'Jake f*cking WHO?'
The scene is set: ‘Here we go, here we go, here we go’ will be heard from the comfort of my living room couch this weekend as the sun rises on yet another glorious new Premier League season. And of course this new 24/7/nine-month festival of football will all be delivered in crisp high definition with every angle covered, the best up-to-the-minute reaction and all the talking points covered. At least that’s the Sky Sports version.
But just as this season there is a wind of change blowing through the clubs at the summit of the ‘best league in the world’, so is there an equally intriguing landscape shift taking place among those with the great power and responsibility to broadcast it. And here, in the very best traditions of that hallowed art form, is the trailer (imagery included).
*DRUMS* BT Sport has emerged *slow-mo players out of the tunnel* to take on the Sky Sports powerhouse in what looks to be a titanic clash for long-term dominance *explosion behind the Premier League trophy*. Sky Sports for the past two decades has had it all its own way *footage of goal-after goal-after goal-after goal*: like the media equivalent of what would have been if the Third Reich had been unopposed in its unstoppable rise to power *tanks; Hitler at a rally (obviously)*. Rivals have come and gone with bloody noses *horror challenge by Lee Cattermole/Ben Thatcher*, such as Setanta and ESPN, but all the while, Sky Sports grip has tightened uncompromisingly *Lee Bowyer grabs Keiron Dyer*. But now, an authentic challenger in BT has sailed onto the horizon *apocalyptic stormy seas, lightning, Jamie Redknapp on a ship dressed like Russell Crowe in Master and Commander*, and if the changes in Sky Sports line-up and content are anything to go by, they are genuinely concerned *fade to black. Fade in white text* ‘Don’t miss a moment’. Wow.
Since its launch night two weeks ago, I’ve been keeping a curious, close eye on what BT Sport is going to look like. And the early results are promising. While Sky Sports likes to present itself as the polished performer, the serious individual with expert analysis and exclusive access, BT Sport is unapologetically positioning itself as a bit of a lad, with a no ties, unpredictable, loose collar delivery. And it works.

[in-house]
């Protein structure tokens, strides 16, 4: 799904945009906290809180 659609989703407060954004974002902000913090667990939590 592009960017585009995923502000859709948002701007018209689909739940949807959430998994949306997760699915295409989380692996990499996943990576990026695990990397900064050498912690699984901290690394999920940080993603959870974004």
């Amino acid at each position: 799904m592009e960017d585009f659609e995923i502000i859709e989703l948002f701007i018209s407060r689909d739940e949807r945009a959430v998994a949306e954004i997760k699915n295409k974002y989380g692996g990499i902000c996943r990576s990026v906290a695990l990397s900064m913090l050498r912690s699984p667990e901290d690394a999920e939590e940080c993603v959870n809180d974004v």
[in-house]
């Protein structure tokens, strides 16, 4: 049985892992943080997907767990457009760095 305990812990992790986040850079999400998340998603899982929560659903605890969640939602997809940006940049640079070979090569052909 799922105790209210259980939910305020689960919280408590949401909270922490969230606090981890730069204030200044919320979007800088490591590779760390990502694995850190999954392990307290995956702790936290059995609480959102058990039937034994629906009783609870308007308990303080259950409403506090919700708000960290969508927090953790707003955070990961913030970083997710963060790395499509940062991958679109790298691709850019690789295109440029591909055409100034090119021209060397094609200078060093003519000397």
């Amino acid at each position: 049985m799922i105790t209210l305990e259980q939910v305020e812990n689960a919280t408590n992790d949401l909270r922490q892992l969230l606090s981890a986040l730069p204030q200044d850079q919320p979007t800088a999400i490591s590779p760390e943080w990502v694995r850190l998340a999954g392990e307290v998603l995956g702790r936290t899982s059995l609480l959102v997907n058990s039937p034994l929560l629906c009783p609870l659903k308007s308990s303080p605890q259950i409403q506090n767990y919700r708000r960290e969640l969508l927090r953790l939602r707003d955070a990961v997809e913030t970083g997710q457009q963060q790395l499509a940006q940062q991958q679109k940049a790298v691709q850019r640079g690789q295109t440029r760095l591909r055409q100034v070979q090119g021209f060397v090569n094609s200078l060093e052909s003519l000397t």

Jake Humphrey has held himself impressively so far, while the pundit line up featuring the likes of Michael Owen, David James and Owen Hargreaves complement the laid back vibe. You trust this mob to manage without an autocue (YOU, LINEKER). Whereas ESPN always gave the uneasy impression of broadcasting from a cupboard box masquerading as a studio, and Setanta the air of a teenager copulating with themselves in their bedroom with footsteps already audible on the stairs, BT’s site at the Olympic media centre gives the impression of authenticity and a grand scale. There’s a feeling of longevity here.
With ESPN and Setanta, you couldn’t escape the feeling they were imposters who had got lucky with a couple of two-bob Premier League games to show a couple of times a year. BT, on the other hand, has got 18 of the hallowed ‘first picks’, something Sky Sports has had a monopoly on since the Premier League’s inception, and perhaps an explanation of why they’re sitting up and taking note after having it all their own way for so long.
There’s also the critical factor of BT already offering an established platform in the UK via their phone and internet services. So, unlike the motley crews of ESPN and Setanta, BT already boasts a dominant profile ‘over here’. Their reach extends to millions of UK households already subscribing through their other products – who get BT Sport for free (for now). It’s not going to slip away quietly into the night.